Consequently some luxury manufacturers have begun road-testing the next generation of larger-sized vehicles.

Officials say will allow bigger people to maintain their comfort on the road.

In plans dubbed “plump my ride” – in a play of words from the television show Pimp My Ride – BMW has recruited 800 volunteers, ranging from the slim to the obese, for a study to gauge how obesity affects mobility while driving.

The unnamed volunteers were last week put through a series of tests designed in part to examine factors such as getting in and out of cars or looking over their shoulder while reversing.

“People are getting more obese and we want to find out how that limits their range of motion and how our vehicles can adapt to the changing needs of our customers,” Ralf Kaiser, a member of BMW’s ergonomics team, told the Sunday Times.

“We know that a lot of overweight and obese people have problems in daily life, and in the car this starts with getting in and getting out.

“In general, these aren’t sporty people. We already have things like the parking distance control, which shows obstacles on a screen when you are reversing.”

He added: “For someone who can find it difficult to turn 140 degrees to look behind them, they can now just look at the screen.

“The study will mean we can look at things more scientifically and build a car that at least 95 per cent of people can use.”

Mercedes has unveiled plans to strengthen grab handles above its doors, in part to help heavier passengers support themselves.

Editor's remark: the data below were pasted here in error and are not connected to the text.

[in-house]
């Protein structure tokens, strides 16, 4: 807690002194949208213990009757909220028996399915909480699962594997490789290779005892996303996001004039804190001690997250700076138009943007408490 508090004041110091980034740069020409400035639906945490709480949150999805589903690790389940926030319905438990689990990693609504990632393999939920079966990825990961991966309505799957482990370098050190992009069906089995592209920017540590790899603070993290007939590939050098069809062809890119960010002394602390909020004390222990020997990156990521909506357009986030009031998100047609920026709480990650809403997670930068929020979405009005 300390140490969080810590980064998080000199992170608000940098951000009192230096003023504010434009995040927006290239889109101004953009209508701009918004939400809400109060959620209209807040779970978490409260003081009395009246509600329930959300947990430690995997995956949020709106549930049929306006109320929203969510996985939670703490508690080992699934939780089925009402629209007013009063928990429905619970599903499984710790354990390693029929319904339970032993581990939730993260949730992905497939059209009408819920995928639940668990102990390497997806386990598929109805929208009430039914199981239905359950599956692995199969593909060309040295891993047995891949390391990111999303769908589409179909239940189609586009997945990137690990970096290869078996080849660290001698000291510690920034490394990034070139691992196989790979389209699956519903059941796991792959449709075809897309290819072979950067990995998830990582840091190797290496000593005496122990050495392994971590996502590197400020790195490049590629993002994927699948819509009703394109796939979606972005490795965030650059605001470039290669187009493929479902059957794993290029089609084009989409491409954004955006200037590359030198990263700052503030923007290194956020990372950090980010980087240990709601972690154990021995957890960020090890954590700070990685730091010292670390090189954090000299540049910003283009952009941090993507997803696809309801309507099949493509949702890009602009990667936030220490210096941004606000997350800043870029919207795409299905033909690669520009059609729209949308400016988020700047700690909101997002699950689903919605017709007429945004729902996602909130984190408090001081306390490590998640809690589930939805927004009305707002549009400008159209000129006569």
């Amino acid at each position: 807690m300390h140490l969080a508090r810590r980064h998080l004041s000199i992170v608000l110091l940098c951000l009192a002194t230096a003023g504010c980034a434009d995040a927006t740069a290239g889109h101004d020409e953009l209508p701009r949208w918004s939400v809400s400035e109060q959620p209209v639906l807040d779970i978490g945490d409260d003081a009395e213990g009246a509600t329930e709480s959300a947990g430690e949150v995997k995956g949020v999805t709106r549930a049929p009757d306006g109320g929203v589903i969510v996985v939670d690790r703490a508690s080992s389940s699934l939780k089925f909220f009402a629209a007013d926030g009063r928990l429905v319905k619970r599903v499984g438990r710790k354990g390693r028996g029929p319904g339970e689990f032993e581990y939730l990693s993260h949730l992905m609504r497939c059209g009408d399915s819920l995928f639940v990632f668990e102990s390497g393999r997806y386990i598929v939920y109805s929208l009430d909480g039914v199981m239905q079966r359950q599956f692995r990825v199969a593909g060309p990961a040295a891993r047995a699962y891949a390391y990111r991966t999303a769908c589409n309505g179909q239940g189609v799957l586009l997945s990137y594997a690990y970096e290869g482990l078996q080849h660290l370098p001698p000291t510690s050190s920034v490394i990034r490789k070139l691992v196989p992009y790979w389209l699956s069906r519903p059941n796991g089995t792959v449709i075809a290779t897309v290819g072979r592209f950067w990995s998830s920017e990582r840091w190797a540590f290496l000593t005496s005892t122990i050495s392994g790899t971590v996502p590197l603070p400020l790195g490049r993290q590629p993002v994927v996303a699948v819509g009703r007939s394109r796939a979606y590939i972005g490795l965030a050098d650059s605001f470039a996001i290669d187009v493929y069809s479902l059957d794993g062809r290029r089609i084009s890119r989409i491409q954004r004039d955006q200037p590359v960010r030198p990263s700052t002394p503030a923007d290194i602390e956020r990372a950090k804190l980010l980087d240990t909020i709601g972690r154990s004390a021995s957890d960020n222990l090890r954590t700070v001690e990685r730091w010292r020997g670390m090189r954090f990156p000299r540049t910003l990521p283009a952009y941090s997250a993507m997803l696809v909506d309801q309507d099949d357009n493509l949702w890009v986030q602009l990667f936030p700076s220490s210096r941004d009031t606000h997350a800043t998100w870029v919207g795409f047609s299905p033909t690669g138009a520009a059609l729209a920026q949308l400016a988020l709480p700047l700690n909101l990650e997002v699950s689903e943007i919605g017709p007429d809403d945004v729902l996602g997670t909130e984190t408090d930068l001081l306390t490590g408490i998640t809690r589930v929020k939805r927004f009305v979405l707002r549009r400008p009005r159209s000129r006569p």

Porsche, meanwhile, is installing “electrically-powered steering columns” on top-of-the-range models that rise when the engine is switched off.

Over the past decade, Honda has widened its seats by up to 2in to accommodate larger bottoms while its new range of vehicles will also have buttons that will allow for so-called “sausage fingers”.

Other manufacturers are installing reversing aids and blind spot detectors as standard.

According to the latest figures a Ford Prefect was 4ft 9in wide with an 18in long seat cushion in 1953. This compared to a 2011 Ford Focus that was 6ft 1in wide with a 23in long seat cushion.

Government statistics show that more than 60 per cent of adults in England and a third of 10 and 11-year-olds are obese.

In August The Lancet medical journal said that by 2030 more than 11m would classed as obese, with a body mass index (BMI) above 30, compared with a healthy BMI score of between 18.5 and 25.

Obesity and chronic health conditions such as high blood pressure and diabetes cost Britain £20 billion a year in terms of lost productivity, it was claimed last month.

It was recently disclosed that over the past five years Yorkshire Ambulance Service spent nearly £10 million on specialist vehicles to transport obese patients.

Speaking earlier this month at a launch that unveiled plans to cut obesity levels by 2020, Andrew Lansley, the Health Secretary, said Britain had to become a nation of calorie counters to counter the obesity crisis.

Also, Consumer Reports has just released a new report reviewing the best cars currently on the market for plus-sized people. The complete list may be found here, but the top spot goes to the Honda Odyssey.

As for me, I’m going to continue my relentless pursuit of  skinny jeans on the treadmill for as long as my willpower persists. After all, the view out the gym window is great … there’s a Wendy’s right across the street.